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07/06/11 10:34am
07/06/2011 10:34 AM

COURTESY PHOTO | Dylan Gould, left, and Ed O'Neill, both of Riverhead, qualified to compete in the 2,000-meter lightweight double sculls in the World Rowing Under-23 Championships.

Patience counts, even in the competitive world of national-class rowing.

About halfway through the 2,000-meter lightweight men’s double sculls race in the national under-23 trials last Wednesday, two boats were ahead of the one rowed by Dylan Gould and Ed O’Neill. A spot on the United States under-23 national team awaited the winning boat. But Gould and O’Neill, both of Riverhead, didn’t panic. They didn’t rush. They had a game plan, and they stuck to it.

At about the 1,250-meter mark, Gould and O’Neill went into sprint mode. “We just went as hard as we could,” said Gould.

They took the lead with some 500 meters remaining. By the time there were 200 meters left, “we knew we had it as long as we didn’t screw up,” said O’Neill.

They didn’t screw up.

Gould and O’Neill crossed the finish line at Mercer Lake in West Windsor, N.J., in 6 minutes 37.54 seconds, winning by 3.2 seconds. In doing so, they became one of 15 crews that earned berths on the under-23 national team, and with it the right to represent the United States at the 2011 World Rowing Under-23 Championships that will be held July 21-24 in Amsterdam, The Netherlands.

“We made the international stage,” said O’Neill.

It has been quite a ride for the 19-year-old Cornell University rowers, who had rowed for Riverhead High School before being separated when Gould left for Cornell while O’Neill was still a high school senior. It wasn’t until last month that they were reunited at a training camp in Craftsbury Common, Vt. The value of the productive three weeks they spent at the Small Boat Training Center at the Craftsbury Outdoor Center became apparent at the national trials.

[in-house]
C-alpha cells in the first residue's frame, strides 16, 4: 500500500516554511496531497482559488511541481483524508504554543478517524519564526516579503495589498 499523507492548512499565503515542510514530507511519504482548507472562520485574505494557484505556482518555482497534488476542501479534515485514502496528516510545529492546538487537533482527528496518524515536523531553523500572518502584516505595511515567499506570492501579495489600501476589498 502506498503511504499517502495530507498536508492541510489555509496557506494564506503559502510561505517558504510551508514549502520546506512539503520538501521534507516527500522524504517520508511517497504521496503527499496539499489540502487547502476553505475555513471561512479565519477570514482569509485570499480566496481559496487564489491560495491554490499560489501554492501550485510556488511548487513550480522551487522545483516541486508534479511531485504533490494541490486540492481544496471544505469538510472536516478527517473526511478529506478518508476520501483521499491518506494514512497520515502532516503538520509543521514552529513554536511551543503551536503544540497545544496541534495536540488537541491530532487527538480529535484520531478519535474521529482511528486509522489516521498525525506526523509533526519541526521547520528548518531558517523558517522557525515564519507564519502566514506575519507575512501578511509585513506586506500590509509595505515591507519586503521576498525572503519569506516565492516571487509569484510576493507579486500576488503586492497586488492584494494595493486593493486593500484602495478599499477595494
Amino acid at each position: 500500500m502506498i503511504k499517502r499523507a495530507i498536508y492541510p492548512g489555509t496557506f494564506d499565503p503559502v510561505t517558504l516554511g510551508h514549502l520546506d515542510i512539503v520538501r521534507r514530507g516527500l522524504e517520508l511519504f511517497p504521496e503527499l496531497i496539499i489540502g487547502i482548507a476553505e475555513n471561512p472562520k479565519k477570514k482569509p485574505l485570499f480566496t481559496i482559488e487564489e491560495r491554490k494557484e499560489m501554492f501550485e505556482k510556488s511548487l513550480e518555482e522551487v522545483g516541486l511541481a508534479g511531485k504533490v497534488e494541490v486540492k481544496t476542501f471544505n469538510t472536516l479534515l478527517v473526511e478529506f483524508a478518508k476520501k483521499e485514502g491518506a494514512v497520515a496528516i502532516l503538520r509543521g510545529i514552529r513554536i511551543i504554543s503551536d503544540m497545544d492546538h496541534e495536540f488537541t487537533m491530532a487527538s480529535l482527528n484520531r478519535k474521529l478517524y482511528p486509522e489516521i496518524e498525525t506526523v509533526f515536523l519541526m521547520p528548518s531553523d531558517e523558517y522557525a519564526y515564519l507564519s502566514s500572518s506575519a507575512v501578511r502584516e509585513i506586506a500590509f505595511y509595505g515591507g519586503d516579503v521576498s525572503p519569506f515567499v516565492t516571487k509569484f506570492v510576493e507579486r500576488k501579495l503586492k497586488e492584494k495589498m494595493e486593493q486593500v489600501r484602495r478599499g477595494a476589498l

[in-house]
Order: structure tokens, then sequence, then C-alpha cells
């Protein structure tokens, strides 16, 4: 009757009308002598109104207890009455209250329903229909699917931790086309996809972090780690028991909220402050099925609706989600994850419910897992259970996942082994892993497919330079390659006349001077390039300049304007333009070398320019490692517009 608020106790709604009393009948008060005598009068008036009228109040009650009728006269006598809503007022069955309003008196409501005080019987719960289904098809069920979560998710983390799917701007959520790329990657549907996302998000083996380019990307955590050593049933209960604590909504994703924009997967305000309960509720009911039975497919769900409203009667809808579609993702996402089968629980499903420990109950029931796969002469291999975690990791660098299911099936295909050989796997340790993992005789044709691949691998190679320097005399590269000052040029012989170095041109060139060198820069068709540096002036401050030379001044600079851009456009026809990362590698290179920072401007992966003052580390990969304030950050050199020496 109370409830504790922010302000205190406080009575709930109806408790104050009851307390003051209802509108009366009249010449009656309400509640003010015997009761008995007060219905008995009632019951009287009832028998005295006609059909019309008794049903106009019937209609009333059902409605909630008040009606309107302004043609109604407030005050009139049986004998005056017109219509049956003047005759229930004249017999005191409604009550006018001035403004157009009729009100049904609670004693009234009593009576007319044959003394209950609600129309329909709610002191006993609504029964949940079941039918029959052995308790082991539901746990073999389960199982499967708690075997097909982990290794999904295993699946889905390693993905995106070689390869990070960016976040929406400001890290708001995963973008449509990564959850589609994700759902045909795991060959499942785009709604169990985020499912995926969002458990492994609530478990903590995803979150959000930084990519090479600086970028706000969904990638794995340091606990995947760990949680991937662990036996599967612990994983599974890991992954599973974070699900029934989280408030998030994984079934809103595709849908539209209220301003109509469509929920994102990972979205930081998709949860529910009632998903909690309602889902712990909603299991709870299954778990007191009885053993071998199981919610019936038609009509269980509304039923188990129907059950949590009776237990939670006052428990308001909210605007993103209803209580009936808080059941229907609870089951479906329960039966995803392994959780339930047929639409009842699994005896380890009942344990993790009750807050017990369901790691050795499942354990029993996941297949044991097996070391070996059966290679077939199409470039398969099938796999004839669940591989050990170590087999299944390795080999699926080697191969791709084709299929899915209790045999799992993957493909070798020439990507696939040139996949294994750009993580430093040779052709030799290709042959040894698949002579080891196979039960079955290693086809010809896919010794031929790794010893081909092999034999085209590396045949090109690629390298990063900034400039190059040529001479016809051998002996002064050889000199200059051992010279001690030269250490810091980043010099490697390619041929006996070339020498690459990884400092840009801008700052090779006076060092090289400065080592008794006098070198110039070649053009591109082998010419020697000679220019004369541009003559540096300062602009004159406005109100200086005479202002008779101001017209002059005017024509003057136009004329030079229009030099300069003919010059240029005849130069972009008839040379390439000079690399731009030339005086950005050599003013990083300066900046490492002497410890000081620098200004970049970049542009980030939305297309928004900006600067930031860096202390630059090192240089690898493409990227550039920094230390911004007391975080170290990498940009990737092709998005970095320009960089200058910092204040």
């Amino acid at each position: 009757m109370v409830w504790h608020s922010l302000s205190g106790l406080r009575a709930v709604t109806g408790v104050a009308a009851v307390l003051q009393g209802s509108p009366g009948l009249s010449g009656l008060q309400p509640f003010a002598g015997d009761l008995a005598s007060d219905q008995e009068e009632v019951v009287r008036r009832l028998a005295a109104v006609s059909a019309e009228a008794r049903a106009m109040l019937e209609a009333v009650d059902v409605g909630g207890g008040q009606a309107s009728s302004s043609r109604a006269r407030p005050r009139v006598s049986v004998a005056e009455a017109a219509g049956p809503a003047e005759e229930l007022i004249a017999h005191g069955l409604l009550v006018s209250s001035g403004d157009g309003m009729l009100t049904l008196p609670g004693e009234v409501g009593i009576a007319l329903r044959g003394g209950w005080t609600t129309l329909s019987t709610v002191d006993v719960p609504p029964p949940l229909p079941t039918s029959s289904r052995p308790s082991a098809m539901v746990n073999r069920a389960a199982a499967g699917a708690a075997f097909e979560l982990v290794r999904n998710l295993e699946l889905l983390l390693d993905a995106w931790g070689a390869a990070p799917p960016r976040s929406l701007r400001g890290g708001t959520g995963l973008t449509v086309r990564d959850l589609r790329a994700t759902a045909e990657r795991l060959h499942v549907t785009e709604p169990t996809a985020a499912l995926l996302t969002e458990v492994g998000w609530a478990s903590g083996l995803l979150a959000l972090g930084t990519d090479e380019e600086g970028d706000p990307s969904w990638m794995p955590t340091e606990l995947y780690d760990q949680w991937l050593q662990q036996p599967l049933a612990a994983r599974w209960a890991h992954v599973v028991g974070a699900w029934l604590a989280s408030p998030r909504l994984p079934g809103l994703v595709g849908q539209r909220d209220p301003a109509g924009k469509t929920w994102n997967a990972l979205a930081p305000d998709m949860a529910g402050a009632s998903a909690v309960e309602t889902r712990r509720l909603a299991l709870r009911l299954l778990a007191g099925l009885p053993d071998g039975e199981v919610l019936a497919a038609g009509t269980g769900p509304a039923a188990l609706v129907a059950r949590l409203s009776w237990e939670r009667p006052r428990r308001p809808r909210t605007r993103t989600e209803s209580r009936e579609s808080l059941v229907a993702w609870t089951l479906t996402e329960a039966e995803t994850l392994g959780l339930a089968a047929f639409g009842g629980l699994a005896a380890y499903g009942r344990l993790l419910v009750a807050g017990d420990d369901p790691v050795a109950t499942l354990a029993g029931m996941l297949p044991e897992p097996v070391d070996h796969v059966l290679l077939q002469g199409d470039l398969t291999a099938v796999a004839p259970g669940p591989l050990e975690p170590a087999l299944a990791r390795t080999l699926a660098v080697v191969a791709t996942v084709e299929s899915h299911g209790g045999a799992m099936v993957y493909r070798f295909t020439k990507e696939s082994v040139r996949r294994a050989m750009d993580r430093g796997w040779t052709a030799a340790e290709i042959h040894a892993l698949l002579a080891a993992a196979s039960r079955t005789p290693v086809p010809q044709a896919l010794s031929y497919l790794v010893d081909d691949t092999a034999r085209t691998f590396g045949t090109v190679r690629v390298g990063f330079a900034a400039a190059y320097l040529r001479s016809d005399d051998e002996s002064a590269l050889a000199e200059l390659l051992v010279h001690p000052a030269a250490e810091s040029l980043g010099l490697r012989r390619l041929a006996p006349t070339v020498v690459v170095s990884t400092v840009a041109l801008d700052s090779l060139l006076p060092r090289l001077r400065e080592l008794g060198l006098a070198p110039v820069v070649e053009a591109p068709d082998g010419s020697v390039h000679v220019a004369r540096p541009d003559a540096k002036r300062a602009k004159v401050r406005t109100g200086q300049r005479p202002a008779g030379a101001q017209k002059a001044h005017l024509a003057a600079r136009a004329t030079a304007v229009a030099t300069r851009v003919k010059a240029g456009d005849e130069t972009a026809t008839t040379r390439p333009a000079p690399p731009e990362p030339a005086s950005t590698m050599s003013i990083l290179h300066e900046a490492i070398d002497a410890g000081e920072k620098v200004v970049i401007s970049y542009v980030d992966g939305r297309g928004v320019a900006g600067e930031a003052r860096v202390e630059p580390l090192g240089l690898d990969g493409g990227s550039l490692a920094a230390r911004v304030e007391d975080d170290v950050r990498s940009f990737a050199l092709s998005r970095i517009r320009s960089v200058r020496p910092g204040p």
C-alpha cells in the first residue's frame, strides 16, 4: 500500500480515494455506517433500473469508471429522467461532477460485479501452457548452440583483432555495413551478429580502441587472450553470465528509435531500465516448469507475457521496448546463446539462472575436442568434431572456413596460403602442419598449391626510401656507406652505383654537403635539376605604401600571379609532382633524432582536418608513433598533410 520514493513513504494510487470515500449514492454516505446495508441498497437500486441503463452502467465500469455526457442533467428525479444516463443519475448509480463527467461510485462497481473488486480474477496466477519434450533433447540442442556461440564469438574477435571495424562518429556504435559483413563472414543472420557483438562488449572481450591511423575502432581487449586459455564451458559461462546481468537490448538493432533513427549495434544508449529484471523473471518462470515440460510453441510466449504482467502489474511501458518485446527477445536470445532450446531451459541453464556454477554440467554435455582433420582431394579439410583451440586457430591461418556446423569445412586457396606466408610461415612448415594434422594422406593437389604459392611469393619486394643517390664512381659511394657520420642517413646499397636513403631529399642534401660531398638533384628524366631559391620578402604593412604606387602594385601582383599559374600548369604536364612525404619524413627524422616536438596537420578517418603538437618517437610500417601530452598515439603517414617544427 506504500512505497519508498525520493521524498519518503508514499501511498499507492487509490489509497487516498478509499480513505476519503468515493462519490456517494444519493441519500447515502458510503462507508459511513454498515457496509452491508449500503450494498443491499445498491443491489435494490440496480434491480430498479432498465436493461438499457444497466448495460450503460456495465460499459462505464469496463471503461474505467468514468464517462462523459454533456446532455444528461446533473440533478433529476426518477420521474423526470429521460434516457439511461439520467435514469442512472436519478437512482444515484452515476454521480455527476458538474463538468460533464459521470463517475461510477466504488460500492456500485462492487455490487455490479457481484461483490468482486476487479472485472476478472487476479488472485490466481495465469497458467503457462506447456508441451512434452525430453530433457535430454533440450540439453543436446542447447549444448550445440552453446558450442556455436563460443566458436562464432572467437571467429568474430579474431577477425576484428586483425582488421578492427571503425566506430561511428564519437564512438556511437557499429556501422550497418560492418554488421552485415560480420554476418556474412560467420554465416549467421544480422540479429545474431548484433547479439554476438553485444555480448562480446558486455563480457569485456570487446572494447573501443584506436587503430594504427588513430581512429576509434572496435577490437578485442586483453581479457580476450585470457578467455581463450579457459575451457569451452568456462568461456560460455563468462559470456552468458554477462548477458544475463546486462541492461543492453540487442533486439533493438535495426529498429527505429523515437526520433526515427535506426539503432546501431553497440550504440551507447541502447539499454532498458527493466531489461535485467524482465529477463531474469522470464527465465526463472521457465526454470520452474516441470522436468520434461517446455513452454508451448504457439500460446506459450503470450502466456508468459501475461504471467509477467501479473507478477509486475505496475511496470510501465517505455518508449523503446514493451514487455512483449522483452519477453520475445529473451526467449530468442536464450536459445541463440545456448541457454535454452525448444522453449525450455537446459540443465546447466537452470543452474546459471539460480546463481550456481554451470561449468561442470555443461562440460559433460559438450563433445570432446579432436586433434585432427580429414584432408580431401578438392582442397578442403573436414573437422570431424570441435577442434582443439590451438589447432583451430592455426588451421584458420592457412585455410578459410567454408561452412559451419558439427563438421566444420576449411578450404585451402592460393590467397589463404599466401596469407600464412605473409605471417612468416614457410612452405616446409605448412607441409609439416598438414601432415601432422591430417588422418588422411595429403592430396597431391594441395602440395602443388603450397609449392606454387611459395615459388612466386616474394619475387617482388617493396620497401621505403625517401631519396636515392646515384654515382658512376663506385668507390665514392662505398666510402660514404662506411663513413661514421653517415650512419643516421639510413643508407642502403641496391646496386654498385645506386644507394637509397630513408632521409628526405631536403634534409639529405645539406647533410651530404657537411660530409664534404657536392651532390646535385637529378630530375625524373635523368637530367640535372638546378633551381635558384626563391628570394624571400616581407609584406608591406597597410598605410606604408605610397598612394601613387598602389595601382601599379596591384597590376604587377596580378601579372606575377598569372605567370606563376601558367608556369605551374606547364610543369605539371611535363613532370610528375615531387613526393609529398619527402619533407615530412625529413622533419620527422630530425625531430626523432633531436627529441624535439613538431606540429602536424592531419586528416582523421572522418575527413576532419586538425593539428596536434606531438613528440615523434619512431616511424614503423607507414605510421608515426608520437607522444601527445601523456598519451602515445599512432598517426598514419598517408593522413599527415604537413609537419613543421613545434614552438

Rowers at the Craftsbury Outdoor Center aren’t allowed cell phones. It was only this year that Internet service was made available. The rural surroundings do not provide many distractions for rowers, who can focus on the task at hand.

“The situation at Craftsbury is as good as any training camp in America,” said the center’s director of competitive racing, Larry Gluckman, who saw six of the 10 rowers he brought to the trials win a place on the under-23 national team.

Gould and O’Neill said the Craftsbury experience benefitted them. Because they had sailed together in high school, O’Neill said the two had a “synergy” in the boat. They had originally trained to row a pair, which involves one oar per rower, before switching to the double, believing it offered them a better chance for success at the trials.

“They’re both analytical,” Gluckman said. “They think about their rowing a lot. They think about how to make the most of what they got. I think together, the sum is greater than the parts.”

Gould, who will enter his junior year at Cornell, and O’Neill, a sophomore, have also shown they have maturity. It was maturity that prevented them from going out too strong too early in the trials as their opponents might have done.

“I thought it was a very heady race,” Gluckman said. “They stayed calm. They knew they had 2,000 meters.”

Gould and O’Neill are in their sixth year of rowing, a sport that requires grueling training. The races are hardly a breeze, either. Rowers can be seen slumped over in their boats in total exhaustion after a race.

“At the end of a race, every muscle in your body is just surging with pain,” said Gould, who will celebrate his 20th birthday on July 12.

But winning a place on the under-23 national team — the biggest rowing achievement for both of them — eases the pain.

The two Riverheaders didn’t receive medals for their victory, but they were handed their national team uniforms.

“They look pretty sweet,” Gould said. “I’m not going to lie. I was pretty happy when I saw that red, white and blue with that USA emblem on there.”

Gould and O’Neill expected to train in Vermont for another 10 days or so before leaving July 15 for Amsterdam, where they will train before the world championships begin. With all they have accomplished, Gould and O’Neill know their work is not done.

“It’s great making the team and all, but it’s not the end,” O’Neill said. “It’s only the beginning. We have to go overseas and perform now.”